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Barmston Old Hall

In the civil parish of Barmston.
In the historic county of Yorkshire.
Modern Authority of East Riding of Yorkshire.
1974 county of Humberside.
Medieval County of Yorkshire East Riding.

OS Map Grid Reference: TA15565878
Latitude 54.01213° Longitude -0.23788°

Barmston Old Hall has been described as a probable Fortified Manor House.

There are earthwork remains.

This site is a scheduled monument protected by law.
This is a Grade 2* listed building protected by law*.


The moated site at Barmston Old Hall Farm survives well and is part of a more extensive complex of medieval remains including the church, fields and fishponds. The main moated island will retain evidence of the buildings which formerly occupied it and the waterlogged moat and fishponds provide conditions suitable for the preservation of organic materials. Taken as a whole, the complex, will provide important evidence for medieval occupation and land use in the area.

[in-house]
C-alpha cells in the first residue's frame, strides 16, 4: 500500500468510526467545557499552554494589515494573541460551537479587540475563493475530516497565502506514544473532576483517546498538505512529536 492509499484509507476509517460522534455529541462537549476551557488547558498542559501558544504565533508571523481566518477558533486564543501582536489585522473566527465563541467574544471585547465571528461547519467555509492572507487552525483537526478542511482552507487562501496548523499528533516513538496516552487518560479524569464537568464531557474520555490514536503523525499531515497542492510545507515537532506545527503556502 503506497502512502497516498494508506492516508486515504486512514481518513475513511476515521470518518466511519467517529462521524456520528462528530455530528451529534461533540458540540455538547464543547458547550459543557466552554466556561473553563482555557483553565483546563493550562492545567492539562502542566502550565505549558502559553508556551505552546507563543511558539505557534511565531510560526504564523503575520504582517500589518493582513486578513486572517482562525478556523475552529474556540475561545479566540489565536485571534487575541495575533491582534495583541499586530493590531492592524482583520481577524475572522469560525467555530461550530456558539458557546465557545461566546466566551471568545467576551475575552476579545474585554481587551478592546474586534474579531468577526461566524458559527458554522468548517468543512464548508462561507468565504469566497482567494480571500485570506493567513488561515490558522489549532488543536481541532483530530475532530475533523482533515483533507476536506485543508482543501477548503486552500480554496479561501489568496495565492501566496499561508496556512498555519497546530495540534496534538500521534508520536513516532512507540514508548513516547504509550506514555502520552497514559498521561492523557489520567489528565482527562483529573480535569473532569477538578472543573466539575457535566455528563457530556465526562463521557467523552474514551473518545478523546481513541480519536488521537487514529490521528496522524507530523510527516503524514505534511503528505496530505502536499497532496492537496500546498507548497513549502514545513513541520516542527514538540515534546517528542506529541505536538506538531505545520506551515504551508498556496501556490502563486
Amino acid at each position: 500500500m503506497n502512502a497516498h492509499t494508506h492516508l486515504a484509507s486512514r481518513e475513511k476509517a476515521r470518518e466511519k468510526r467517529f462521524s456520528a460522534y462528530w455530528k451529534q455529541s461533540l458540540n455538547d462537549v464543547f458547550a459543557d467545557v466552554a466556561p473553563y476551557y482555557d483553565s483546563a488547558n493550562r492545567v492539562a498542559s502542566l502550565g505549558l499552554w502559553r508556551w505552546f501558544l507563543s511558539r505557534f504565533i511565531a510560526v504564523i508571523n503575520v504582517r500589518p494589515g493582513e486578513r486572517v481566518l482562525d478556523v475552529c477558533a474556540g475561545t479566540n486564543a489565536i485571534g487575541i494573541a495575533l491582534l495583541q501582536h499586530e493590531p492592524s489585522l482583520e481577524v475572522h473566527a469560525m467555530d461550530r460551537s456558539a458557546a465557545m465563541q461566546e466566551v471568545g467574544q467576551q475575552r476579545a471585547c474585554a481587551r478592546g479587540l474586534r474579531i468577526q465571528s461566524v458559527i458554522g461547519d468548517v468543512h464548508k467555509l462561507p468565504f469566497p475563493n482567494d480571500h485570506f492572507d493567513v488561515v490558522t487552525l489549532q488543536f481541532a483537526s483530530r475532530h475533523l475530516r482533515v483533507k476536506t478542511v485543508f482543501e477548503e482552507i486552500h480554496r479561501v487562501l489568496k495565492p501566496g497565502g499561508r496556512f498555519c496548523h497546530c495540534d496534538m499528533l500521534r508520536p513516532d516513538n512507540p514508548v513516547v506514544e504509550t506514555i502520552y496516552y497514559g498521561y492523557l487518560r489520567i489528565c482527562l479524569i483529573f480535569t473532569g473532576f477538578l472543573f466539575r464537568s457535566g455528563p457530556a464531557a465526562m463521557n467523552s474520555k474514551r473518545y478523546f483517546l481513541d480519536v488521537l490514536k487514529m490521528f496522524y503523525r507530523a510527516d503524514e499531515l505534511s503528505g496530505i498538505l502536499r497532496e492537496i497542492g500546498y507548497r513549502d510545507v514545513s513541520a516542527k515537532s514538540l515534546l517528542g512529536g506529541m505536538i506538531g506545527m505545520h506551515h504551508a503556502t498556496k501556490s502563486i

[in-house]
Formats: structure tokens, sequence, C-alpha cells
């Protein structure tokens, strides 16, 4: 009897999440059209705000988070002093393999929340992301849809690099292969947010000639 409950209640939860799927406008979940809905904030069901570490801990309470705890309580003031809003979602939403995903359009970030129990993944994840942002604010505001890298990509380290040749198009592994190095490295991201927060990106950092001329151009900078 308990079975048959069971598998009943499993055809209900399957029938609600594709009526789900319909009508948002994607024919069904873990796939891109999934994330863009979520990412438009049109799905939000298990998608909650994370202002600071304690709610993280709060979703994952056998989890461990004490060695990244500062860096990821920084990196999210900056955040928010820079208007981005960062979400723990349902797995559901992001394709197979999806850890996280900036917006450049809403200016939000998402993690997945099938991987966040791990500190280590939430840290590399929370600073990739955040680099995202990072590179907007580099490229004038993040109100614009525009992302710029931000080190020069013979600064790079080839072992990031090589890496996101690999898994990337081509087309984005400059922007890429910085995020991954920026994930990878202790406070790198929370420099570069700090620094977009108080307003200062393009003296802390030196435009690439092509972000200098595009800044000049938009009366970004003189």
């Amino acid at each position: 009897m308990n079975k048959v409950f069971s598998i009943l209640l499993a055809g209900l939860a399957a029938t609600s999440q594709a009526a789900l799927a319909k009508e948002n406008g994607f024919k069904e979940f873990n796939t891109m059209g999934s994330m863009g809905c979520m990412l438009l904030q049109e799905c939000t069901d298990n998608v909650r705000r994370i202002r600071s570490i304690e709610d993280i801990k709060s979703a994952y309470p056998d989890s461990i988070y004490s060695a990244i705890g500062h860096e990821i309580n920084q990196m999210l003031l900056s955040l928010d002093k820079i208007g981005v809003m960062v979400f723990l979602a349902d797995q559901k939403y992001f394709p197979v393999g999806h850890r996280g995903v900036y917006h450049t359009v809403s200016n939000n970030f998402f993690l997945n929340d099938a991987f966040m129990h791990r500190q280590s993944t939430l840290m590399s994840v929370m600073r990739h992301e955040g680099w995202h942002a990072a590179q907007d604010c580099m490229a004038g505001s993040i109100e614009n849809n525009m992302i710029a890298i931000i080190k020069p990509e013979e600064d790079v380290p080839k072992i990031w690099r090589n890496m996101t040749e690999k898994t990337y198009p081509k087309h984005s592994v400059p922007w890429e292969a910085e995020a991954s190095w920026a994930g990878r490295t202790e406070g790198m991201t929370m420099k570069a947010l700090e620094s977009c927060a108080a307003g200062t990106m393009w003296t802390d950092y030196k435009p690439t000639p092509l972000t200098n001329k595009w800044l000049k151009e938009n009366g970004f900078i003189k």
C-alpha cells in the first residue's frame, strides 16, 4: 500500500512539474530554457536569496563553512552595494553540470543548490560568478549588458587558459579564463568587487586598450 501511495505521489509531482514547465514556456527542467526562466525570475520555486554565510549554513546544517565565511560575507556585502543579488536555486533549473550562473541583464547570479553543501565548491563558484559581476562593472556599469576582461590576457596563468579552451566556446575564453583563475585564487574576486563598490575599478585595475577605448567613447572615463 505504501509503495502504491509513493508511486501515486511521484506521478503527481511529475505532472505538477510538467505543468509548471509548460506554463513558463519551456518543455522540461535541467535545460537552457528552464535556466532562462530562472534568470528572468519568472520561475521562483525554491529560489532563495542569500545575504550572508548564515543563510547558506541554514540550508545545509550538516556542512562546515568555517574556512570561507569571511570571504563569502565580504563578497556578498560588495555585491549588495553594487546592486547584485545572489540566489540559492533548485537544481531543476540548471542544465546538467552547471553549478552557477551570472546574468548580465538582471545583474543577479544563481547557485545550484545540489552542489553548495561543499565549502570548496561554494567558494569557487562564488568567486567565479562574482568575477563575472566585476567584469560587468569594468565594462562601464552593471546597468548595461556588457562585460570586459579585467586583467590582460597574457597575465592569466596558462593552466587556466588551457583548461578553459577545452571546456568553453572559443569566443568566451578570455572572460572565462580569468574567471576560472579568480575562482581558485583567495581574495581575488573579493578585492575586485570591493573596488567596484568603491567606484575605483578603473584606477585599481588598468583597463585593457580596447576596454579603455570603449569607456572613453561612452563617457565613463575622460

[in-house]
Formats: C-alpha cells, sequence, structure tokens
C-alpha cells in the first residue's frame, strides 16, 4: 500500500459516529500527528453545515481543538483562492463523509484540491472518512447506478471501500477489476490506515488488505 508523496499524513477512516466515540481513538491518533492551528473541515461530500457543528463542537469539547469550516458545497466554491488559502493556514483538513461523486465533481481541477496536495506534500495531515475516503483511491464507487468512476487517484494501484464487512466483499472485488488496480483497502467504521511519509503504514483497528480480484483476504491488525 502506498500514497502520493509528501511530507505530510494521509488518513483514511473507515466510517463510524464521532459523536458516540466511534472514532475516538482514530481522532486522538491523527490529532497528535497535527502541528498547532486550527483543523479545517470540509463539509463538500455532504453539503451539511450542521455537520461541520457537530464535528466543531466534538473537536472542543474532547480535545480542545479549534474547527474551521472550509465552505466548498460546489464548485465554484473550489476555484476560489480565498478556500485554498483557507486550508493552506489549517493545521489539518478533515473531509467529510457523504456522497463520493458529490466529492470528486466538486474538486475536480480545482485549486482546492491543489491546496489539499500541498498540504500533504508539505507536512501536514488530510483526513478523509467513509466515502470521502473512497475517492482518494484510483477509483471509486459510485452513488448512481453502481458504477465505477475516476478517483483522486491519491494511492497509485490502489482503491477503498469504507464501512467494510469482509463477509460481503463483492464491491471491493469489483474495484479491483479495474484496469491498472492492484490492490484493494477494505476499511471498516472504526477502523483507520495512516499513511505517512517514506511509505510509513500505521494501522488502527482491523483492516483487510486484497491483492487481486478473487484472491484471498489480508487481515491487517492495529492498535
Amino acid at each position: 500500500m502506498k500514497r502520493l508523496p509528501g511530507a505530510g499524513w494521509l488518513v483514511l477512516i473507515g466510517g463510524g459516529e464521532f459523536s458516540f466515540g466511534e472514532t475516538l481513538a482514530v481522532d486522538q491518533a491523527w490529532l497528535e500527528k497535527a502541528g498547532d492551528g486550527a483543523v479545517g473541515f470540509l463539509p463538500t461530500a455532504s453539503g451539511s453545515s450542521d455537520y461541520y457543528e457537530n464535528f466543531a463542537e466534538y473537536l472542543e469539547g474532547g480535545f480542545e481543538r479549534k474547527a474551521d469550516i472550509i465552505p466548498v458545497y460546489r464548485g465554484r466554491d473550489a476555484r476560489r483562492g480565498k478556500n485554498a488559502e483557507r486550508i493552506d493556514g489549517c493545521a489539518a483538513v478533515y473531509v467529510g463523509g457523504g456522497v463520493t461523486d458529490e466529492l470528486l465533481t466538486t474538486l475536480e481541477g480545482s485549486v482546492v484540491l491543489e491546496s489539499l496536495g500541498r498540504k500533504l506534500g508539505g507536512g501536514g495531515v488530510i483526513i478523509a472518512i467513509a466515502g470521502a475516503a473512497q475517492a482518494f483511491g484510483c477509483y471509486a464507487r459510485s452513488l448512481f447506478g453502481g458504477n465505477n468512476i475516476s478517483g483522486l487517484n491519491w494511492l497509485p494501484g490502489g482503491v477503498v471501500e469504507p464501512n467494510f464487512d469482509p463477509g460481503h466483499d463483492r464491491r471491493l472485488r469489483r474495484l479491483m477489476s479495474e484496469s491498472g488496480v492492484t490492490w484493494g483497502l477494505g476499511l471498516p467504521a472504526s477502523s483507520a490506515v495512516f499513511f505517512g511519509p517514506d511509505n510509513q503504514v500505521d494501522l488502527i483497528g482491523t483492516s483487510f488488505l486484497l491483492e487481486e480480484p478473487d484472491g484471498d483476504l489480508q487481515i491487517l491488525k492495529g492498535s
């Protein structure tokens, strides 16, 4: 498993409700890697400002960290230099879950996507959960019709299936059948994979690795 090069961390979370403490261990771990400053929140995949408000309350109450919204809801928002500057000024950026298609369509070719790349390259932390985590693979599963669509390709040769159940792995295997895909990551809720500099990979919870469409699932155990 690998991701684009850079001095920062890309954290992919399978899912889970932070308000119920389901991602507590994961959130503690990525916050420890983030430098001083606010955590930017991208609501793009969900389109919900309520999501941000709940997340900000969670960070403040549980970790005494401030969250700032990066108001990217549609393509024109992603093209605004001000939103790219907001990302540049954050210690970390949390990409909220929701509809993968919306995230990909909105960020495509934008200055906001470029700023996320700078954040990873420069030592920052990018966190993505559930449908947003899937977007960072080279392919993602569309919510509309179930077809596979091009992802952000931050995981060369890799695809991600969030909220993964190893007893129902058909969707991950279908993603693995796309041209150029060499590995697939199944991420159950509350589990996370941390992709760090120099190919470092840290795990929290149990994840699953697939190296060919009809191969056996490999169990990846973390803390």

The monument consists of an extensive complex of medieval remains, including a moated site, a second smaller moated area, a pond, three fishponds, associated enclosures which include part of a ridge and furrow field system, and other earthwork remains. The area also includes a church and churchyard but these are excluded from the scheduling. The main moated site lies in the west central part of the monument. The waterlogged moat is between 15m and 20m wide and up to 2m deep, except for a 30m long section at the northern end of the western arm which has been in-filled. The enclosed island is sub-rectangular in shape and measures about 100m north-south by 70m east-west. Old Hall, a late 16/17th century house which is listed grade IIstar, stands at the centre of the island and will have replaced earlier buildings since the site is known to have been occupied from at least the mid-13th century. Access to the enclosed island is provided by a brick and stone bridge which crosses the northern arm of the moat. To the south of the main moated site and defining the southern part of the monument is a large square enclosure defined by a ditch and bank; the bank is up to 2m high and 7m wide and the ditch is 2m deep by 6m wide. Much of the enclosed area was used for agriculture in the medieval period and the earthwork remains survive of ridge and furrow ploughing. However, in the north-west corner of the enclosure, immediately to the south of the main moated site, are two fishponds. The two fishponds now appear as L-shaped features which lie close together with the southern pond partly enclosing the northern. The northern and eastern arms of the northern pond are 7m wide by up to 2m deep and have an overall length of 140m; there appears to have also been a south-eastern arm which is now almost entirely in-filled. The southern pond is up to 20m wide by 2m deep and now has an overall length of some 110m. Silted channels some 6m wide appear originally to have connected the southern arm of the pond to the ditch of the surrounding enclosure. To the north of the southern enclosure and to the east of the main moated site, continued agricultural use of the land has altered and obscured the original pattern of boundary ditches although slight traces of ridge and furrow ploughing are still visible. However, the eastern boundary of the southern enclosure appears to have extended further north and eventually to have joined up with the eastern boundary of the monument where it is well-defined in the north-eastern corner. The northern boundary of the monument is defined by the ditch which runs alongside the road but the area of the modern farm buildings is not included within the scheduling since the extent and survival of remains beneath the buildings is uncertain. To the north-east of the main moated site, on a ridge of slightly higher ground, lies the medieval church which is listed grade I and the churchyard of All Saints. Although an integral part of the medieval complex, the church and churchyard remain in ecclesiastical use and are therefore totally excluded from the scheduling. To the north-east of the churchyard, in the north-east corner of the monument, lies the second moated area which appears to have been set within a pre- existing enclosure, so that it now has two sets of ditches on the south and east sides; the original access to the church appears to have been along the strip of land between these ditches although the modern access now runs over the western side of the moated area. The moated area measures 50m north-south by 40m east-west surrounded by a ditch 4m wide and 0.75m deep. To the west of this second moated area and to the north of the church is a square silted pond measuring 38m by 38m and 0.75m deep. The sides of the pond have been revetted with brick and stone. West of this is a silted up medieval fishpond measuring 38m by 13m by 1m deep. Further earthworks survive between this fishpond and the modern farm buildings but are difficult to interpret. The site at Barmston was occupied from at least the mid 13th century and was originally part of the Burton Agnes estate. During the 16th century the site was the main residence of Sir Thomas Boynton, though the estate's principal house was, and remains, Burton Agnes Hall. The areas of the modern farm buildings are not included in the area of the scheduling. The parish church, a grade I listed building and churchyard are totally excluded from the scheduling. Barmston Old Hall, a grade IIstar listed building, and all other buildings within the monument are excluded from the scheduling, although the ground beneath them is included. (Scheduling Report)